MR16DDT 6-Speed Clutch System

Here is a quick write up about how the Juke's clutch system works, and a major limiting factor into making these true performance vehicles, if you are just interested in how the system works, reading past the cross section of the damper is not needed, as that includes information pertaining performance driving.

A quick explanation about a concept called "power shifting" so that the end of this write up makes sense. Simply this is the act of shifting the vehicle between gears while "still under power". Not to be confused with flat foot shifting, which is shifting the accelerator full down, with the throttle or ignition being cut by the ecu when the clutch pedal is pressed. Power shifting is basically extremely fast shifting. Slamming into the next gear as hard and fast as possible to lose as little momentum or boost as possible. To make this possible, the clutch action needs to happen just as fast as your pressing down the pedal, and just as fast, or faster than when you pull the car out of gear and before it gets put into the next.

The major components of the Jukes clutch system are as follows: The clutch pedal, the clutch master cylinder, the clutch damper, the clutch slave cylinder/throw out bearing, and the clutch itself.

As you press the clutch pedal down, it pushed hydraulic (brake) fluid through the master cylinder, through the damper, into the slave cyl, and onto the clutch pressure plate. This action disconnects the transmission input shaft from the engine crankshaft, thus allowing you to change gears while driving. As this crude illustration shows: 
Rectangle Slope Font Parallel Diagram

Manufacturers are extremely concerned with comfort and ease of use. This even applies to modern manual transmission vehicles. So, the juke come factory with two pieces of equipment in the clutch system to make for smoother, easier clutch operation: a dual mass flywheel, and a clutch damper. A dual mass flywheel is basically a shock absorber. So, as you release the pedal the flywheel is able to rotate slower than the crank for a moment, which reduces the shock of the engine speed hitting the transmission or the transmission hitting the engine. This is why the factory clutch feels so effortless to operate from a stop. The clutch damper physically slows the flow of hydraulic fluid in both directions to and from the clutch. I speculate it is more for when the clutch pedal is released, to stop from dumping the clutch and shocking the system or slipping the clutch. The action of slowing down the fluid TO the clutch, may just be a biproduct of its design, or (less likely) is designed to prevent what was mentioned at the beginning of this post, power shifting. Power shifting is NOT GOOD for a transmission. It eats syncros and its very very easy to break a gear doing it.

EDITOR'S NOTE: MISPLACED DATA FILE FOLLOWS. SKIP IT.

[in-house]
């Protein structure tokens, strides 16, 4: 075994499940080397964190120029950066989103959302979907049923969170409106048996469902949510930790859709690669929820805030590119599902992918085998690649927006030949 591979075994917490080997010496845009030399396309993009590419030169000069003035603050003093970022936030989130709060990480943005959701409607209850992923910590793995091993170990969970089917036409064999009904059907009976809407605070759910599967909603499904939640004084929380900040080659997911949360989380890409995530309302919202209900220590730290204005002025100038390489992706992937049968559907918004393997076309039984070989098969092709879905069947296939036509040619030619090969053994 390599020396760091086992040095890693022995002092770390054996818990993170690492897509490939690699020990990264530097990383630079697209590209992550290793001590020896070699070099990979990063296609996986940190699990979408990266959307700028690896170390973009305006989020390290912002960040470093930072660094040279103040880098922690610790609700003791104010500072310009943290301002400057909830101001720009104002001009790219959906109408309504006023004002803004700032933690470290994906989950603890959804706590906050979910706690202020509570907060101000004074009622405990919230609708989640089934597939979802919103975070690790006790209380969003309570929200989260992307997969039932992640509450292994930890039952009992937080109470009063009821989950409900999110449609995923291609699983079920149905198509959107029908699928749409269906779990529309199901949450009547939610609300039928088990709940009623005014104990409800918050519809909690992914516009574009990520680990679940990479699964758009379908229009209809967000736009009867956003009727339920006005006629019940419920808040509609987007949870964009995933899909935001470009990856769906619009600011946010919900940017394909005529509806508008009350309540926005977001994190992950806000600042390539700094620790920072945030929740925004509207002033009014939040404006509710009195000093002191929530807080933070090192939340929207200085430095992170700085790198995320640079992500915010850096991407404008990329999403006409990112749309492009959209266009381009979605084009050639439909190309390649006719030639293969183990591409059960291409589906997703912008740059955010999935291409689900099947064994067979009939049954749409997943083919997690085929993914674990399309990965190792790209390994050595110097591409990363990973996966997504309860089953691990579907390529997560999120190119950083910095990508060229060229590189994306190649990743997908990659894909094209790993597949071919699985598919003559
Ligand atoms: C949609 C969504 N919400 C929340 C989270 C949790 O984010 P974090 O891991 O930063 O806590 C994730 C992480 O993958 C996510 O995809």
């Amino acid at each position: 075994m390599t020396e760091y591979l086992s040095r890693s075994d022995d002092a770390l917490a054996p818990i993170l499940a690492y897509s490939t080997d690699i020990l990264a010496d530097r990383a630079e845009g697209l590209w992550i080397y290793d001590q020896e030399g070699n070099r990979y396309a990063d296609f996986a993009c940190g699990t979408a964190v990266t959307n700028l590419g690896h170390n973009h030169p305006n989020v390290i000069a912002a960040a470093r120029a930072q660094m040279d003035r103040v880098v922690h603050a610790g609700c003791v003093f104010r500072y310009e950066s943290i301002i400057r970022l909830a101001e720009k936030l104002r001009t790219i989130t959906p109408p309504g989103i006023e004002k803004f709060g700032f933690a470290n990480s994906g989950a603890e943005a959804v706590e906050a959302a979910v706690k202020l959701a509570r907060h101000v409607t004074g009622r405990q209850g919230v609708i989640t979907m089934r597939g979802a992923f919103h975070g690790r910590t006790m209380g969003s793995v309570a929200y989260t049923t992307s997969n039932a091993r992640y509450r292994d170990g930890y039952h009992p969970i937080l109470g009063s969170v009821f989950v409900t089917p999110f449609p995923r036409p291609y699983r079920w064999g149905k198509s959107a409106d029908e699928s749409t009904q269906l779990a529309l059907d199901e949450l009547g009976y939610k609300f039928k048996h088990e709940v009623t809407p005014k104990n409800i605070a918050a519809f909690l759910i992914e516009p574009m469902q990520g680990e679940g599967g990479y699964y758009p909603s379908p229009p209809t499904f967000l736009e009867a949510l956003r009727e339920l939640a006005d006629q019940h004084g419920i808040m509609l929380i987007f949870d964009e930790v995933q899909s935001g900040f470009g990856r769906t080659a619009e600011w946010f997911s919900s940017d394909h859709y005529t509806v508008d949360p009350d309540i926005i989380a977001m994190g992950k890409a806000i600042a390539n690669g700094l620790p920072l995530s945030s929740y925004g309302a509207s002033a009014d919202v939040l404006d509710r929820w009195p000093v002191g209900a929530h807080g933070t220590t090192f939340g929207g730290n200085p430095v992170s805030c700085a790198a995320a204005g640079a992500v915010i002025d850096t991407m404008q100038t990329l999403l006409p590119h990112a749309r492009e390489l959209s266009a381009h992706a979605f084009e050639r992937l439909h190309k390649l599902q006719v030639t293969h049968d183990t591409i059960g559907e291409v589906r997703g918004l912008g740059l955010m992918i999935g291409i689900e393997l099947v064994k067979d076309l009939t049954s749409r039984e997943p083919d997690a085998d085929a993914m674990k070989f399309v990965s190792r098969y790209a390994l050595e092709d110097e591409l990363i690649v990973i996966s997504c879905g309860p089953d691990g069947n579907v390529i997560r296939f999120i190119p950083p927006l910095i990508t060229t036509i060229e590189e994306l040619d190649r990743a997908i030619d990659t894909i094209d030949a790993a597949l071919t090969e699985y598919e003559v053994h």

Below is a cross section of a damper we cut in half to see how it functions, basically, there is a rubber core, and as the fluid enters the assembly the rubber gets pushed into that direction which restricts fluid flow and absorbs some of the energy of the fluid entering the assembly:

Hand Black Finger Input device Automotive tire

So, what did I mean when I said that this oem system is a limiting factor?

One general issue this causes is a "numb" clutch. You cannot feel the clutches engagement point in the pedal. You feel it when the car starts to move. Anyone who has driven an older stick shift vehicle will tell you, you can feel what the car is doing, and thus makes the car easier to drive and more consistent.

This applies more so to straight line racing, but: If you have ever tried to power shift your Juke, specifically from 2-3 or 3-4 you have probably "missed" a gear. This is from the entire clutch system being designed to slow down your shifting. There is a physical-mechanical delay from when you press the pedal down to when the clutch actually disengages. Some of this comes from the dual mass flywheel, but not much. Most of this comes from the damper. By switching to a single mass flywheel, you get more mechanical control over the clutch engagement. It becomes more predictable. But. You still had the damper slowing you down.

We have designed a clutch line that directly links the master and slave cylinders. It completely eliminates the damper. Using the dyno to test, we were able to successfully power shift faster and harder than we have in the past, with almost no delay between pedal movement and clutch disengagement.

This aftermarket line also means we can add something ALL FWD drag cars need: a slipper. Instead of having to "feel" the clutch to slip it enough to take off without doing a burnout at full power, this device does the slipping for you automatically and consistently. This means more consistent 60' times, and less stalls from a launch.